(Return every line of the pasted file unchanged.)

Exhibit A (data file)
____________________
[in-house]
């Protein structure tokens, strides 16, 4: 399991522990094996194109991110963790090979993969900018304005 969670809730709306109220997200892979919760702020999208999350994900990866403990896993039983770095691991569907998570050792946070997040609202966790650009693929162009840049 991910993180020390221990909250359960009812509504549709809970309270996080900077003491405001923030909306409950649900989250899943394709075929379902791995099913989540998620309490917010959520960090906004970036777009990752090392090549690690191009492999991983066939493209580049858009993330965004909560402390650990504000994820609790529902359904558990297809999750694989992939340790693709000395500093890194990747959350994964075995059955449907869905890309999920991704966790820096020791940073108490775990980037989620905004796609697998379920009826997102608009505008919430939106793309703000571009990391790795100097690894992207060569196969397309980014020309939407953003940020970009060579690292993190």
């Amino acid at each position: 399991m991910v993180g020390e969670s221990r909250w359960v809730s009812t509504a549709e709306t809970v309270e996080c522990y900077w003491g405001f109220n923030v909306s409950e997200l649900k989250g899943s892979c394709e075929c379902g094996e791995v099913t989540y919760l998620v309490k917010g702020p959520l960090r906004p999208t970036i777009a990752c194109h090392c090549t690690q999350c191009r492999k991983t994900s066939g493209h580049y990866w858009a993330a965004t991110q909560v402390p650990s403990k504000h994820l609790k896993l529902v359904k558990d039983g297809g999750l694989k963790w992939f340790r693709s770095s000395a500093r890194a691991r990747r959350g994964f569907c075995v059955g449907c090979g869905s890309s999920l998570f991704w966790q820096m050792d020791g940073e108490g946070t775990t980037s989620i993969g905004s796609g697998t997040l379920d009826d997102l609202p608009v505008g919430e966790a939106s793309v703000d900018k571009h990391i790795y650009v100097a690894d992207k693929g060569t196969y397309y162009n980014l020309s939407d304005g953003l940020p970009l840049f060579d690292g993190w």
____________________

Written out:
[in-house]
């Protein structure tokens, strides 16, 4: 399991522990094996194109991110963790090979993969900018304005 969670809730709306109220997200892979919760702020999208999350994900990866403990896993039983770095691991569907998570050792946070997040609202966790650009693929162009840049 991910993180020390221990909250359960009812509504549709809970309270996080900077003491405001923030909306409950649900989250899943394709075929379902791995099913989540998620309490917010959520960090906004970036777009990752090392090549690690191009492999991983066939493209580049858009993330965004909560402390650990504000994820609790529902359904558990297809999750694989992939340790693709000395500093890194990747959350994964075995059955449907869905890309999920991704966790820096020791940073108490775990980037989620905004796609697998379920009826997102608009505008919430939106793309703000571009990391790795100097690894992207060569196969397309980014020309939407953003940020970009060579690292993190």
């Amino acid at each position: 399991m991910v993180g020390e969670s221990r909250w359960v809730s009812t509504a549709e709306t809970v309270e996080c522990y900077w003491g405001f109220n923030v909306s409950e997200l649900k989250g899943s892979c394709e075929c379902g094996e791995v099913t989540y919760l998620v309490k917010g702020p959520l960090r906004p999208t970036i777009a990752c194109h090392c090549t690690q999350c191009r492999k991983t994900s066939g493209h580049y990866w858009a993330a965004t991110q909560v402390p650990s403990k504000h994820l609790k896993l529902v359904k558990d039983g297809g999750l694989k963790w992939f340790r693709s770095s000395a500093r890194a691991r990747r959350g994964f569907c075995v059955g449907c090979g869905s890309s999920l998570f991704w966790q820096m050792d020791g940073e108490g946070t775990t980037s989620i993969g905004s796609g697998t997040l379920d009826d997102l609202p608009v505008g919430e966790a939106s793309v703000d900018k571009h990391i790795y650009v100097a690894d992207k693929g060569t196969y397309y162009n980014l020309s939407d304005g953003l940020p970009l840049f060579d690292g993190w």